In the latter case, in the detection of a drop in the QoS or disagreement in SLA via the “resource & QoS monitoring” component, the security orchestrator will consult the security orchestrator optimizer for redirecting the traffic via existing SFCs or generating new SFC. In both cases, the policy interpreter and conflict detector would be involved in preventing the conflicts and forming LSPL from MSPL. Finally, the LSPL configurations are enforced thanks to the SDN controller and the NFV orchestrator, and then the system model is updated for further use.

System Model Definition

The IoT system and network model is used as baseline to make contextual-based orchestration decisions, including policy refinement, conflict detection, VNF/VSF allocation and chaining of the associated. The system model is updated continuously in real-time thanks to dedicated monitoring probes that feed the common model across the elements of the framework. For instance, the system model is updated with network topology information coming from the SDN controller. The system model is instantiated, maintained in the a data base, as well as kept synchronized in a knowledge-base used by a semantic rule reasoner that holds the respective instances or facts of the corresponding network elements of the managed IoT system. These individuals are referred in the Security policy models and semantic-based rules, that detect formal inconsistencies in the orchestration policies, and semantic conflicts in the policies deepening on the evolving instantiated the System model. This process will be described in Section 5.
Regarding the system model design, current model allows to represent device networks both physical and virtual as well as their status and the policy enforcements. Device concept has a flavor which represents the hardware specs as well as a location in terms of GPS and human readable values. It also refers to different network interfaces (e.g., 6LoWPANInterface) which model network attributes. Each interface can be involved in multiple connections as source or destination with several flows. Depending on the nature of the device, it can be extended for providing more specific information. For instance, PhyDevice model represents a physical device while VInstance model can be a virtual device (e.g., virtual IoT device), which in turn, can be executed inside a Device (virtual or physical) by using some kind of virtual engine (software). Thus, a device can execute different SoftwareInstances (e.g., snort) that can be configured by applying a set of Configuration parameters. They can also provide different APIs for managing any kind of interaction. Finally, the PolicyTranslation model keeps the traceability among security policies, generated configuration and references to the location where they are instantiated in the infrastructure.

4. SFC Based Efficient Security Orchestration System

4.1. Network Model and Problem Formulation

In this section, we present the network model and problem formulation of the security orchestrator optimizer used in our security orchestration plane. We denote by G ( V U , E , W ) the network infrastructure that consists of clouds/IoT-edges ( V ), and (radio) access nodes ((R)AN) U . Meanwhile, E and W represent the links between V U , and their characteristics including the delay and the bandwidth capacity between distinct nodes, respectively. For the sake of simplicity, we consider overlay network, such that E is the end-to-end connections between V U . We consider W = ( W B , W L , W S ) , such that W B , W L and W S are the bandwidth capacity, propagation delay and security level of the links in E . We assume that the managed IoT system supports a set of vertical industries, each of which has different requirements, such as Ultra-Reliable Low latency Communications (URLLC) and Enhanced Mobile Broadband (eMBB). Let Γ denote the set of verticals in the system, whereby each vertical γ Γ uses a set of similar service function chaining (SFCs). Each vertical γ Γ has a specified characteristic vector Σ γ that shows the end-to-end delay, bandwidth and security level requirements of that vertical, respectively. Let Σ γ L , Σ γ B and Σ γ S denote the end-to-end delay, network bandwidth and security level, respectively.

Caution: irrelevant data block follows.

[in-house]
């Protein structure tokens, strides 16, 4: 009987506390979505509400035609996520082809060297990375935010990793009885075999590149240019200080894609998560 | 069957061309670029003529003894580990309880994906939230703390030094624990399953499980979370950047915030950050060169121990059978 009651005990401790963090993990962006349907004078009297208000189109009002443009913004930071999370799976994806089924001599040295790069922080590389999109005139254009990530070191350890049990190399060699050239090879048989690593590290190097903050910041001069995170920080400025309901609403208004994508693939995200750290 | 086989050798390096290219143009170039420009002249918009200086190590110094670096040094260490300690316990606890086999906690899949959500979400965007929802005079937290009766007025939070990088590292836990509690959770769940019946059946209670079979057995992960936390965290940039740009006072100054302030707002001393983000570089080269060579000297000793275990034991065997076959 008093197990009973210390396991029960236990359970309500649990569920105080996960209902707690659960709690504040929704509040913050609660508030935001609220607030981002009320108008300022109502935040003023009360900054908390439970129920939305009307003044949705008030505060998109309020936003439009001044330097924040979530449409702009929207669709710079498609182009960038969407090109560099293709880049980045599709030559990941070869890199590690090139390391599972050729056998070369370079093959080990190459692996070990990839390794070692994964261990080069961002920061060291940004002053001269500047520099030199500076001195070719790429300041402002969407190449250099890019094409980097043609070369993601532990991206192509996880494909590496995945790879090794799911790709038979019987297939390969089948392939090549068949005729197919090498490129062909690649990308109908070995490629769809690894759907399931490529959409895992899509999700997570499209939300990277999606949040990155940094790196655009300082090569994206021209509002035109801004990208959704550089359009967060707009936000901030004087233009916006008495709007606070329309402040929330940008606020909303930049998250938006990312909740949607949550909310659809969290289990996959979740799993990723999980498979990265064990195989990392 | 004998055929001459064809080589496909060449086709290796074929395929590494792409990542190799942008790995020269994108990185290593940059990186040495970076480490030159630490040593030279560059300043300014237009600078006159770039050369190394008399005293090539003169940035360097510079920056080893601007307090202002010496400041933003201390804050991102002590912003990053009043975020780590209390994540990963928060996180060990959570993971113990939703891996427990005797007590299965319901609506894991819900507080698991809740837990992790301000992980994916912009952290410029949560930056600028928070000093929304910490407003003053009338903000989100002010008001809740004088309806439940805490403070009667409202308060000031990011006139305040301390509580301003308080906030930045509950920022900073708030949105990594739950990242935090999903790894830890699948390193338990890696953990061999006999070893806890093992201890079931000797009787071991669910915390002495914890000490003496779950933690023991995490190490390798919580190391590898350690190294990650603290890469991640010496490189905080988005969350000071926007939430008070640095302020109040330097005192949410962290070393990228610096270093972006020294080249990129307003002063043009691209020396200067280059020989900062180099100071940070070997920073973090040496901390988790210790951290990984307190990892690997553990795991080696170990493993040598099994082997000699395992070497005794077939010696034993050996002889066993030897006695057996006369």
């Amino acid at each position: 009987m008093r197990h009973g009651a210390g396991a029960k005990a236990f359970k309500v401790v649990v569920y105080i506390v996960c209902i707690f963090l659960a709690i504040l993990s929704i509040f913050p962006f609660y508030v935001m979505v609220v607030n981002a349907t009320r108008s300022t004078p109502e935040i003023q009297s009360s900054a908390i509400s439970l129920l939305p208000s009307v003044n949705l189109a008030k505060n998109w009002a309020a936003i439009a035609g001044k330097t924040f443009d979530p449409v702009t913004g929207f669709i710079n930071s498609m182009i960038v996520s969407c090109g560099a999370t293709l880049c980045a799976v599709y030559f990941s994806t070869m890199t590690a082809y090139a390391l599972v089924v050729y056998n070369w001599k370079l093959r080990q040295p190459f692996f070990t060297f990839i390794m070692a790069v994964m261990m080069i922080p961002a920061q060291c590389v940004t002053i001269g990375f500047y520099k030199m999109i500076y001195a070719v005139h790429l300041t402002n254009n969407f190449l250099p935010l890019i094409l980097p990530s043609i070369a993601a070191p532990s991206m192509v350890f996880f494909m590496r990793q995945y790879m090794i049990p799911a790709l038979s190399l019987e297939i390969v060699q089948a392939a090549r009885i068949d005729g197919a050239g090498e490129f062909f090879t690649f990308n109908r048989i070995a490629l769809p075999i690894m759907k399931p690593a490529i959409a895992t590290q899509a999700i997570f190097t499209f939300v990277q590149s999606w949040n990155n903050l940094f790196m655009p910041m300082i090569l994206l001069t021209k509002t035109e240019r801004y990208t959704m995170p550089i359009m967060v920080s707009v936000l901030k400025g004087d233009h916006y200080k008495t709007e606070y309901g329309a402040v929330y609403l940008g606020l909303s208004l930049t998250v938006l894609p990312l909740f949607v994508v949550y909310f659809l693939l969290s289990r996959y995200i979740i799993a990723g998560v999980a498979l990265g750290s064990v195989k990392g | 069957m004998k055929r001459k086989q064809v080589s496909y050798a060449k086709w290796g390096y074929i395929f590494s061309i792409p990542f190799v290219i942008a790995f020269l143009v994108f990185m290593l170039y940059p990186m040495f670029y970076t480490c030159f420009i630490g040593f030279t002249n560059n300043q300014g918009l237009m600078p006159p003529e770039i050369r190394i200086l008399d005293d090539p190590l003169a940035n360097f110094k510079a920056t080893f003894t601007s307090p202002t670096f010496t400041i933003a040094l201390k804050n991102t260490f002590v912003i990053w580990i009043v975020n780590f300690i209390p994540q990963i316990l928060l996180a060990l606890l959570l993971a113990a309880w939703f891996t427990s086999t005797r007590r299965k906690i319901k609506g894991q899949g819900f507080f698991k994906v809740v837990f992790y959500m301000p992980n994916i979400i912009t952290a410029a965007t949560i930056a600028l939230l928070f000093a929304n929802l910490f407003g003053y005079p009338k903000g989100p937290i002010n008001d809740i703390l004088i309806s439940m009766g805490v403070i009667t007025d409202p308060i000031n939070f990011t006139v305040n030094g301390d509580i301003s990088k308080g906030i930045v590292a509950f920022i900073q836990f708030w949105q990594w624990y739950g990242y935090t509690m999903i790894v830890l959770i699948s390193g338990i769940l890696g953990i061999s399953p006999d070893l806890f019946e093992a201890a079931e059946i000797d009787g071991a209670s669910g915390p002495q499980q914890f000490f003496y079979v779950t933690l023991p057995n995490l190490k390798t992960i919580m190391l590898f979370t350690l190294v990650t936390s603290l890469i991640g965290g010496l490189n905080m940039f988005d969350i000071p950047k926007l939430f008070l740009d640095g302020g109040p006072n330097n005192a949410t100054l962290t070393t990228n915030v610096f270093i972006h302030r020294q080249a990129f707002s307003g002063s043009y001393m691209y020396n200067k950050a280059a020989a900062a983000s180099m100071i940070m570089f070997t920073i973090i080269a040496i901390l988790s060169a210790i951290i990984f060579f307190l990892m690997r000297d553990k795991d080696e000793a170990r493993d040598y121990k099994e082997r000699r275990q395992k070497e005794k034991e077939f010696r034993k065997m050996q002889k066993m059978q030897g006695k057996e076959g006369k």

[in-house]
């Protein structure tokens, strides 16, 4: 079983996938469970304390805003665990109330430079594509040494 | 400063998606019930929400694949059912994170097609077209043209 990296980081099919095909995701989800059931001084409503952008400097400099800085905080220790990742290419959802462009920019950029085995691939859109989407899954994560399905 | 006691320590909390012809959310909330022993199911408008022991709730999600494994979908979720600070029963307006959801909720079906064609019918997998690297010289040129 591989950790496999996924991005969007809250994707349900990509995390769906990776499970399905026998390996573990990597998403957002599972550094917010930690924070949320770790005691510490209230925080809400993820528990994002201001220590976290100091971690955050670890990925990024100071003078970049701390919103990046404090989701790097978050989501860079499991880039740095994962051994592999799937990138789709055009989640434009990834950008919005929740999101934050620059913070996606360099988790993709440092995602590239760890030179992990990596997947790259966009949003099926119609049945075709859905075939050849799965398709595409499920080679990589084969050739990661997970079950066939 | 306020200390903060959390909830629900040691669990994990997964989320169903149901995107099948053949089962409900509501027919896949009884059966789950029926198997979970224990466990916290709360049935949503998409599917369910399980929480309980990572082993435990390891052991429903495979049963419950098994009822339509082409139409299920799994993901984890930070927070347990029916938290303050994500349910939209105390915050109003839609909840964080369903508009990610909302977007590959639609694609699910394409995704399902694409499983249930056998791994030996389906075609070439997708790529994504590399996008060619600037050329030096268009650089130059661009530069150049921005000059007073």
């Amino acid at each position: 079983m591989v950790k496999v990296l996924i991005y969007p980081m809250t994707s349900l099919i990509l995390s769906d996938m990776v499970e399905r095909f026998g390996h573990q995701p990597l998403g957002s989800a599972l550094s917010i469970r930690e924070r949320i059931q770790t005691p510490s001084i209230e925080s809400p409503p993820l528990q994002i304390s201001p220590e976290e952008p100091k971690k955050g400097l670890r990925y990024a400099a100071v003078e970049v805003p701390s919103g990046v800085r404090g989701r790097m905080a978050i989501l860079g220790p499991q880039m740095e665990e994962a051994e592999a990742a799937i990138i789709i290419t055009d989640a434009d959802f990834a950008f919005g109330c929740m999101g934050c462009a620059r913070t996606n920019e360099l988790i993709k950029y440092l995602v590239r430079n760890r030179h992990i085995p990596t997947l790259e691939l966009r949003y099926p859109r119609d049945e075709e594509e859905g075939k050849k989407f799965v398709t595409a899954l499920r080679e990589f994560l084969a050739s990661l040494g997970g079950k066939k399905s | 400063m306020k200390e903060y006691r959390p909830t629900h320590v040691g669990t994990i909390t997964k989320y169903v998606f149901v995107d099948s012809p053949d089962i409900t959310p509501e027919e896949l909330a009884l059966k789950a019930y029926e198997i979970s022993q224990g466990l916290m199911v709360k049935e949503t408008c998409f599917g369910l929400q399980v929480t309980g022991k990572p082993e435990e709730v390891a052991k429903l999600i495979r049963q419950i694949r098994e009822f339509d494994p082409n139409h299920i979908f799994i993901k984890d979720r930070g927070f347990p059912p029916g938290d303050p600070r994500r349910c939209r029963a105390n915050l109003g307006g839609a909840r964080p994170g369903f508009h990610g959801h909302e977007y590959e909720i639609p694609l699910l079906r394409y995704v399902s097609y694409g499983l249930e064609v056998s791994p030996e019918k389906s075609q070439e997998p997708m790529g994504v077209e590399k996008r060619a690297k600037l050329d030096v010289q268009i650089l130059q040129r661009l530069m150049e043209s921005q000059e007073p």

In network slicing, each vertical γ Γ should use a set of SFCs to handle the traffic of that vertical while ensuring network isolation and the targeted Key Performance Indicators (KPIs). Let Θ γ denote the set of SFCs of the vertical γ . Moreover, each vertical γ has a set of UEs that use its offered services. Let Φ γ denote the set of users and IoT devices of the vertical γ . Each user or IoT device ϕ Φ γ is expected to generate an amount of traffic λ ϕ . Each a cloud/edge u V is characterized by a limited storage and computation resources including CPU, RAM and DISK. Let Δ u a vector that shows the resources of the cloud u V . Let R denote the resources targeted in this paper that could equal to { RAM , CPU , DISK } . We denote by Δ u r , for r R , the amount of resource r available at the cloud u.

4.2. Security Orchestrator Optimizer

In the proposed model, we leverage the strength of SDN technology to interconnect the User Equipment’s (UE) Φ γ (e.g., IoT devices) of the vertical γ to the network. The communication between a UE and its service happens through a specified SFC θ Θ γ that consists of a list of VNFs Υ θ . As we have mentioned in the previous section, each VNF has a specified type, such as firewall, load balancer, … etc. We denote by Π the set of VNFs types supported in the system. We denote by π υ the type of the VNF υ Υ θ , such that π υ Π . The VNFs Υ θ consists of three parts: